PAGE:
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Malaysia Airlines defend decision to notify families via text message

BEIJING, CHINA - MARCH 25: Chinese relatives of the flight MH370 walk towards the Malaysian Embassy on March 25, 2014 in Beijing, China. Hundreds of protesters, including many relatives of missing flight MH370 passengers, marched.
BEIJING, CHINA - MARCH 25: Chinese relatives of the flight MH370 walk towards the Malaysian Embassy on March 25, 2014 in Beijing, China. Hundreds of protesters, including many relatives of missing flight MH370 passengers, marched.
Photo by Lintao Zhang/Getty Images

Malaysia Airlines officials defended their decision to notify families of missing passengers of Flight 370's presumed fate via text message on Tuesday.

Malaysian Airlines CEO Ahmad Jauhari Yahya said that the company's "sole motivation" was to ensure "the families heard the tragic news before the world did."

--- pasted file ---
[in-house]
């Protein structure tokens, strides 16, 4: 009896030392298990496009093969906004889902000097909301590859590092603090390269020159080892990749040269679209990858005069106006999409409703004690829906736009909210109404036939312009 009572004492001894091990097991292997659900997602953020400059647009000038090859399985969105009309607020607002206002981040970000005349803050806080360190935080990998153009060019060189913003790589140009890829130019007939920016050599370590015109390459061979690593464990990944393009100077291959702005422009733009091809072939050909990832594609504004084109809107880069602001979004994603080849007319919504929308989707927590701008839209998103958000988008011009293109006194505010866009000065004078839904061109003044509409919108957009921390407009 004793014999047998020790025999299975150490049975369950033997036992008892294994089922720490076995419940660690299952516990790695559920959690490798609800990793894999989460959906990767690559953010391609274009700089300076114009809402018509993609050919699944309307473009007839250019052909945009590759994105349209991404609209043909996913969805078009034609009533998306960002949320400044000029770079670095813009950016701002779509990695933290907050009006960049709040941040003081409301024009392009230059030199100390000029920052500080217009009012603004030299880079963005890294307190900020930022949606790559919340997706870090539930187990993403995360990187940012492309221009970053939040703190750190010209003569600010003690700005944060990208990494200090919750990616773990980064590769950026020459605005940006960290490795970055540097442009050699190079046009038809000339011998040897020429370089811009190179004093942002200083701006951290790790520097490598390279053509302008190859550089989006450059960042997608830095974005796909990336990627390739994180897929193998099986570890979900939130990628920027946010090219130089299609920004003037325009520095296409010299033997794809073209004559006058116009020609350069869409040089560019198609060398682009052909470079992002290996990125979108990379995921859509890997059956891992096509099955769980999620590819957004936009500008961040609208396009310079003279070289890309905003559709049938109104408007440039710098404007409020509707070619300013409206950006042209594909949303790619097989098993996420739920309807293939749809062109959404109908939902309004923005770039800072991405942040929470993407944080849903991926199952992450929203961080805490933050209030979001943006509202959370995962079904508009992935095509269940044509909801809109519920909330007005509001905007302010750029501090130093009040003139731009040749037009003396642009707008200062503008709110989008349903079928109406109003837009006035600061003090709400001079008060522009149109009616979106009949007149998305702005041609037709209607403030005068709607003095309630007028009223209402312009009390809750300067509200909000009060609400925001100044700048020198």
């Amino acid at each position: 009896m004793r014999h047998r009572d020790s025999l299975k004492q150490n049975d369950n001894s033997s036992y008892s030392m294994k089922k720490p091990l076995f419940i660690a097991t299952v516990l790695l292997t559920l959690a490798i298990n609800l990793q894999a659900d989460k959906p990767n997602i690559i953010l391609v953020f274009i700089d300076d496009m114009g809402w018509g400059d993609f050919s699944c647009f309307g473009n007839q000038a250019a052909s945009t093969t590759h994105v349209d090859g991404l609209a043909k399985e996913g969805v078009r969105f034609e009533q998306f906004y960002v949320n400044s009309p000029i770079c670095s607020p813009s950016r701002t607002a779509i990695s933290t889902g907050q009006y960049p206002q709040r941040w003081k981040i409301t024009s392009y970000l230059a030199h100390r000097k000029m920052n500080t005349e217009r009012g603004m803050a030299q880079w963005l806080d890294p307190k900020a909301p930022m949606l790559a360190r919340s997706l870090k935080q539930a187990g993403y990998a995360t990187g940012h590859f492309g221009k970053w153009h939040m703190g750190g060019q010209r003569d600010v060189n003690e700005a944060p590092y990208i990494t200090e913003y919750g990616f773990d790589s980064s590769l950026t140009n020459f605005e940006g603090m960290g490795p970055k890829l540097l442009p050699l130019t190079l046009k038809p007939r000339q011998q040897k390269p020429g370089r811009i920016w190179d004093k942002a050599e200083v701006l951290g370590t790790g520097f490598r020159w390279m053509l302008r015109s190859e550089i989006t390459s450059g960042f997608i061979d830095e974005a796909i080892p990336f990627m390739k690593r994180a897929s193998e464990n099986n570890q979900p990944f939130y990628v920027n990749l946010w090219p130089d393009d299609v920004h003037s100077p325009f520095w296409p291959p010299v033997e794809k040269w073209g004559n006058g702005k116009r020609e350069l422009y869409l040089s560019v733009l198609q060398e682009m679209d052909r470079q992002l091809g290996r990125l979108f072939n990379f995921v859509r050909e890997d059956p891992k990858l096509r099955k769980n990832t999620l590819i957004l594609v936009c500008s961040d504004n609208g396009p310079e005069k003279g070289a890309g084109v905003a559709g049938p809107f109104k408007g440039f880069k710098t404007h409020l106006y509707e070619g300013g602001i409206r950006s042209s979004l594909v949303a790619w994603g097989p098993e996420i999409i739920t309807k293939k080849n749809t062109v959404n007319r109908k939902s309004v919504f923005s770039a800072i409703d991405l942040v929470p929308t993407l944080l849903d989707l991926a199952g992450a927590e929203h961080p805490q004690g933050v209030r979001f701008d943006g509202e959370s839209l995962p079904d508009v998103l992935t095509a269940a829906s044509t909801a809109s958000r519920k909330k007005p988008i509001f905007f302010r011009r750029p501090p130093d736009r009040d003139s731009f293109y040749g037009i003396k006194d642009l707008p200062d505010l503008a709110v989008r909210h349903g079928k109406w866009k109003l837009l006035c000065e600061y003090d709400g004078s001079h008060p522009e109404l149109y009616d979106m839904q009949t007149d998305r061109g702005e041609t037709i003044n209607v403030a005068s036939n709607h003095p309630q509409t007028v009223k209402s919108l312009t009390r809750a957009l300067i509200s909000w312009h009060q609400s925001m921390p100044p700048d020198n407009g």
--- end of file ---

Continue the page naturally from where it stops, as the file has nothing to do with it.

"My heart breaks to think of the unimaginable pain suffered by all the families," Yahya told reporters during a press conference. "There are no words which can ease that pain."

In a statement posted on the airline website, Malaysia Airlines said it offers its "sincere thoughts, prayers and condolences to everyone affected by this tragedy."

Meanwhile, nearly 100 Chinese family members marched in protest at the Malaysian Embassy, chanting “Liars! Tell the truth! Return our relatives!” Journalists report a heavy police presence around the area.

China’s President Xi Jinping ordered a special envoy, Vice Foreign Minister Zhang Yesui, to investigate the case. China’s Deputy Foreign Minister told Malaysia’s ambassador that China wanted to know exactly what led to Razak’s announcement that the plane had been lost.

Razak’s announcement sparked chaos among many of the families, including a Beijing hotel where many mourning relatives gathered.

Officials representing Malaysia Airlines said families have received $5000 in compensation. Additional payments may be forthcoming, according to the airlines.